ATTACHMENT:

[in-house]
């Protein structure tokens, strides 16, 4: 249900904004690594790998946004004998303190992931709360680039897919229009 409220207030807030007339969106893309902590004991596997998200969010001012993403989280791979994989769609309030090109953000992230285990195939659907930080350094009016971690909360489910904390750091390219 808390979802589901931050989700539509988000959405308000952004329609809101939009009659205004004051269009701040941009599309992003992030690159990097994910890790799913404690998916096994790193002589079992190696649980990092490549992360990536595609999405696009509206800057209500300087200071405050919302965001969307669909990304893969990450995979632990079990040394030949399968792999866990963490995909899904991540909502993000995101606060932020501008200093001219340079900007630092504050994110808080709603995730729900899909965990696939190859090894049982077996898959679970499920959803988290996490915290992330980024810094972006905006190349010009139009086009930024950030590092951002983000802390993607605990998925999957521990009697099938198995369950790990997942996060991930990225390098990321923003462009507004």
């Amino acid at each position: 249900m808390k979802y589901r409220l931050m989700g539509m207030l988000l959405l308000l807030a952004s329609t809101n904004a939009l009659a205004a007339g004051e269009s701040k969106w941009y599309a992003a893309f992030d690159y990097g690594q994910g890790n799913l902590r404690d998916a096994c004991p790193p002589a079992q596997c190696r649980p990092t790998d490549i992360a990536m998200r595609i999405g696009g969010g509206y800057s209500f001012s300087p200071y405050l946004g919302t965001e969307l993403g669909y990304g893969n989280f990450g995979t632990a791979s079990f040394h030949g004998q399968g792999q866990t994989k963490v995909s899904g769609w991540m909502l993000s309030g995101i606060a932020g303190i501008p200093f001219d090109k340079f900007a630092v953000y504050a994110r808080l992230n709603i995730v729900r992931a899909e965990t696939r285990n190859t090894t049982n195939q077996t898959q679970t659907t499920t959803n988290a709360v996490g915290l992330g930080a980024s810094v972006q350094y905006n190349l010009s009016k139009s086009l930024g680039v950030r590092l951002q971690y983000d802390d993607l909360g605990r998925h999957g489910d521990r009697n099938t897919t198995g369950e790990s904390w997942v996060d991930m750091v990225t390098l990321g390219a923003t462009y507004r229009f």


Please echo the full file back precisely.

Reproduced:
[in-house]
């Protein structure tokens, strides 16, 4: 249900904004690594790998946004004998303190992931709360680039897919229009 409220207030807030007339969106893309902590004991596997998200969010001012993403989280791979994989769609309030090109953000992230285990195939659907930080350094009016971690909360489910904390750091390219 808390979802589901931050989700539509988000959405308000952004329609809101939009009659205004004051269009701040941009599309992003992030690159990097994910890790799913404690998916096994790193002589079992190696649980990092490549992360990536595609999405696009509206800057209500300087200071405050919302965001969307669909990304893969990450995979632990079990040394030949399968792999866990963490995909899904991540909502993000995101606060932020501008200093001219340079900007630092504050994110808080709603995730729900899909965990696939190859090894049982077996898959679970499920959803988290996490915290992330980024810094972006905006190349010009139009086009930024950030590092951002983000802390993607605990998925999957521990009697099938198995369950790990997942996060991930990225390098990321923003462009507004």
């Amino acid at each position: 249900m808390k979802y589901r409220l931050m989700g539509m207030l988000l959405l308000l807030a952004s329609t809101n904004a939009l009659a205004a007339g004051e269009s701040k969106w941009y599309a992003a893309f992030d690159y990097g690594q994910g890790n799913l902590r404690d998916a096994c004991p790193p002589a079992q596997c190696r649980p990092t790998d490549i992360a990536m998200r595609i999405g696009g969010g509206y800057s209500f001012s300087p200071y405050l946004g919302t965001e969307l993403g669909y990304g893969n989280f990450g995979t632990a791979s079990f040394h030949g004998q399968g792999q866990t994989k963490v995909s899904g769609w991540m909502l993000s309030g995101i606060a932020g303190i501008p200093f001219d090109k340079f900007a630092v953000y504050a994110r808080l992230n709603i995730v729900r992931a899909e965990t696939r285990n190859t090894t049982n195939q077996t898959q679970t659907t499920t959803n988290a709360v996490g915290l992330g930080a980024s810094v972006q350094y905006n190349l010009s009016k139009s086009l930024g680039v950030r590092l951002q971690y983000d802390d993607l909360g605990r998925h999957g489910d521990r009697n099938t897919t198995g369950e790990s904390w997942v996060d991930m750091v990225t390098l990321g390219a923003t462009y507004r229009f």